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...gently, as if you loved her

Tomatoes, apples, the day he fell from a tree, the fifty years of dogs,

dogs and children and the far wide country.

The poem ends,

Seize the day gently as if you loved her.

Carpe Diem, we say, ready to do battle, steeling ourselves to march into the world once again, to bend it, to grapple with the fears and insecurities, to make of our lives something wonderful in the face of all of the adversities, inward and outward, that cover us in the hours before dawn, making us fearful to ever risk getting up again.  Seize the day, we tell ourselves, gritting our teeth and putting the game face on.

But then comes an age where one can become quietly grateful, if one pays attention.  Now we might be astonished at the depth of memory, cherishing our losses, amused and amazed that

So far the days keep coming.

So far.  When Harrison wrote the poem he knew his days were coming to an end. He knew the days that remained would be stuffed with doctor visits and physical pain and at every turn the reminder of loss.  He still found time to write as he always has, astonished with wonder at finding himself in this world.

Jessica Lange, getting ready for her Tony award winning role in the current revival of "Long Day's Journey Into Night" said she was eager to step into Mary Tyrone again, after playing her last in 2000.  "...at this point in my life, there‚Äôs so much more loss that I just knew that, if I came back to Mary, there would be much more resonance."  So much more loss.  So much more to work with.

Lynn and I were at the Coyote Cantina a few weeks ago.  She'd pushed me there, in Lightnin' McQueen, the trusty wheelchair, from the train station half a mile away.  Then I'd struggled my way up the few steps to a shaded table overlooking the streets of Santa Fe on a lovely Saturday afternoon.  I was alarmed at how flushed her face was, but we ordered margaritas and the cool drinks soothed and relaxed us and her color came back to normal.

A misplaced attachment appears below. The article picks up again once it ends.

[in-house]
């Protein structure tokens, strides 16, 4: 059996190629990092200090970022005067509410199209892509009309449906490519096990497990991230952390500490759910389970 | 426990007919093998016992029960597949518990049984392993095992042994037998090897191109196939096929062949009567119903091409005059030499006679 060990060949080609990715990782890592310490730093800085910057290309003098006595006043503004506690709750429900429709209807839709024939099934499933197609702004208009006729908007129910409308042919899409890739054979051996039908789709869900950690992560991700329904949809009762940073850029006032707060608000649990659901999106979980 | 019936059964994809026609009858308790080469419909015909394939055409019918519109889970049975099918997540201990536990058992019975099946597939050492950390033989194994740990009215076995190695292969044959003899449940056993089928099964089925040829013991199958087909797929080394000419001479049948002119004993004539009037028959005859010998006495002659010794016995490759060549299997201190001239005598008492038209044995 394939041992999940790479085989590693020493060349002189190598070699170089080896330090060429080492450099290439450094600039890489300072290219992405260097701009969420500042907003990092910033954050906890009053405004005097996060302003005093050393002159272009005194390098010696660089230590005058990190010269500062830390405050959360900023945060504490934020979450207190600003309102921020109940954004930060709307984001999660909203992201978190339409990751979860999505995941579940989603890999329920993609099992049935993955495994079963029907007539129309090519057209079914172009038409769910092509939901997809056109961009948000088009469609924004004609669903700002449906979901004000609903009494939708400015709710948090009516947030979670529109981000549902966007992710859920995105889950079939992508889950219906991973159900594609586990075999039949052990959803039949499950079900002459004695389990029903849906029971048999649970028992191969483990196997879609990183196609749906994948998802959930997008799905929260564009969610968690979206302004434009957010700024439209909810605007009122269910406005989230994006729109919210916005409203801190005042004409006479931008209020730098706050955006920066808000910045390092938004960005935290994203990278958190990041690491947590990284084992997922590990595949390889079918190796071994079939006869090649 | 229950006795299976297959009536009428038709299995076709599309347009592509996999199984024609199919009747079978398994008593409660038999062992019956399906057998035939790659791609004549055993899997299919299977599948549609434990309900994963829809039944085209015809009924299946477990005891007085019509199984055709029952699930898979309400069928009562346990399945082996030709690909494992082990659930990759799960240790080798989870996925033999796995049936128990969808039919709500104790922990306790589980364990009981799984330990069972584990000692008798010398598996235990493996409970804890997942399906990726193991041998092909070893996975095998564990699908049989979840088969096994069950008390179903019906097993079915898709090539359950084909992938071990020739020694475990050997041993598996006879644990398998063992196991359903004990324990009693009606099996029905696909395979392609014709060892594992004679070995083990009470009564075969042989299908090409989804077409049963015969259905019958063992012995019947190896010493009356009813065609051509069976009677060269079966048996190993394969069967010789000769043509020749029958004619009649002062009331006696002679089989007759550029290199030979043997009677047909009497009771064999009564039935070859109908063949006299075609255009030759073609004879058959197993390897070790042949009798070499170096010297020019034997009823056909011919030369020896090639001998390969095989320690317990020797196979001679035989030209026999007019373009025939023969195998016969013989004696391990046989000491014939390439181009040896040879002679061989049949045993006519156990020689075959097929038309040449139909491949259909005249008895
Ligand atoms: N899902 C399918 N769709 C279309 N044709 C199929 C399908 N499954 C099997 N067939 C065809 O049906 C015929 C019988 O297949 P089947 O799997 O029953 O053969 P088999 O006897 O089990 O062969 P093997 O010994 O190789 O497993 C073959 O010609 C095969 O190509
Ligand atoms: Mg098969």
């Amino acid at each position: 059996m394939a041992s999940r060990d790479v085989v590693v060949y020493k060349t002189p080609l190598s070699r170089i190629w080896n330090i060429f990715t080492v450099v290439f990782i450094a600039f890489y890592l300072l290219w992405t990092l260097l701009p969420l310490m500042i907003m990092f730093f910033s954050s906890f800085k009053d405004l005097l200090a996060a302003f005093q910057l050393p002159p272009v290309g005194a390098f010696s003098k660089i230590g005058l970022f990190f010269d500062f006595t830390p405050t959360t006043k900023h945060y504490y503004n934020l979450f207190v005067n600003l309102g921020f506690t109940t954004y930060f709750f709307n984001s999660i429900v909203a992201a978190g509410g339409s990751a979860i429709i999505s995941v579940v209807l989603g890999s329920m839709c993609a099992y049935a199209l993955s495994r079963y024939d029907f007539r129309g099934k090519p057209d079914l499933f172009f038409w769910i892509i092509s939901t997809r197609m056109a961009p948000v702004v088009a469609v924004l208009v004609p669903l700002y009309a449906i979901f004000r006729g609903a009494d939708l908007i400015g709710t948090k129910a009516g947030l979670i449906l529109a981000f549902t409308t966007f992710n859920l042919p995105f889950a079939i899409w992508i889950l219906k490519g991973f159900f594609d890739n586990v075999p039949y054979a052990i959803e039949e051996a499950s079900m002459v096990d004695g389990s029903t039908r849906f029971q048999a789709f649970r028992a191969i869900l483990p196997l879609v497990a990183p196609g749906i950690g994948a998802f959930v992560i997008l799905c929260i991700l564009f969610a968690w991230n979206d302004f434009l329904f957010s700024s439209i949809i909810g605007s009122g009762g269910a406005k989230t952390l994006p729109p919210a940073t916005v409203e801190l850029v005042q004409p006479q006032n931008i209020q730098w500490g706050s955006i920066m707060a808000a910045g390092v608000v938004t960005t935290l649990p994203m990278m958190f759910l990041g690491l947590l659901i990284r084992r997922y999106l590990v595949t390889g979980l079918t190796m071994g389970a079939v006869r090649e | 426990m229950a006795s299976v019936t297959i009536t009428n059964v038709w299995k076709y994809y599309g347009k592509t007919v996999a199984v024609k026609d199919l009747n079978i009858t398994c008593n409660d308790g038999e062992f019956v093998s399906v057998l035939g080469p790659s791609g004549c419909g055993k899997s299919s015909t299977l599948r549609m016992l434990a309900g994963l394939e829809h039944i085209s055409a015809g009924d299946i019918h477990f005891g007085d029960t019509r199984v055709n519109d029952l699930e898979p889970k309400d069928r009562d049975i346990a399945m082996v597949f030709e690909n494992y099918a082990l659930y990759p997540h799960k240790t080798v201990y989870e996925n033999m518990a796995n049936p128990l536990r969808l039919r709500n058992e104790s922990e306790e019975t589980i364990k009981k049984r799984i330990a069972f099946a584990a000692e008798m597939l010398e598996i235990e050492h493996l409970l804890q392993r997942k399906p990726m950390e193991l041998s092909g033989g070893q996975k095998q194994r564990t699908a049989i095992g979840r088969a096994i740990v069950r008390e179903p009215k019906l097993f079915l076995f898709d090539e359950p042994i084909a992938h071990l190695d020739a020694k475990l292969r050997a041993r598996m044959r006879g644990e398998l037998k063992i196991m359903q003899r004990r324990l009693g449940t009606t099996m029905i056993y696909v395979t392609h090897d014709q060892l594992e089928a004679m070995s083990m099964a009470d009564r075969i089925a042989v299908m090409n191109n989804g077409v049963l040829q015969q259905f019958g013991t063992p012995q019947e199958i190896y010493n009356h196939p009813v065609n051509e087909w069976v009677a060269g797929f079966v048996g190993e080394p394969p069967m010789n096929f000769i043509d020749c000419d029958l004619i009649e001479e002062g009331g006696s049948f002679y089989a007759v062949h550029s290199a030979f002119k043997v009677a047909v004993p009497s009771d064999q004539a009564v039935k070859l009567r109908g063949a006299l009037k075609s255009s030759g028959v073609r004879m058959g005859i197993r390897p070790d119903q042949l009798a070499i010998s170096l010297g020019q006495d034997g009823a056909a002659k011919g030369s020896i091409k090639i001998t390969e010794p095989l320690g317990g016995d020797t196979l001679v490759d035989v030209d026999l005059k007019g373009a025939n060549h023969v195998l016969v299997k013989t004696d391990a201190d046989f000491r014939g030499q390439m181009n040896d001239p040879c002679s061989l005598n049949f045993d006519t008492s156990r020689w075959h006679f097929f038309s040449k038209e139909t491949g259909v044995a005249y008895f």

And I was amazed and grateful that we were there, a spot we'd each been to in the past, thinking of each other, but never there together.  Although in my memory she's almost there with me, because I would've written her a letter from here on one of my road trips, telling her what I was eating and that I'd checked into the St. Francis hotel after several days camping in the Utah high desert and that I'd be bringing my guitar to El Paseo later on for the open mike.  I can see her sitting there.

"Are you sure we haven't been here together?"  And she just laughed at me because we've had versions of this conversation before, me so sure she was sitting across from me at a particular place in time, but then the evidence of the notes proving that it was just me and the pen and the paper conjuring her up.

But not this time.  Not this day and this place.  Improbably, here we were, together in a place I would never have expected to get to again. Loss and gratitude, bound inextricably together, welling up, as they do, until they have to leak out of the corners of your eyes.

The days are fragile, just as we are now.  Easily broken, yet stronger than we think.  Seize them with all of the tenderness you can muster.  Love them. Gently.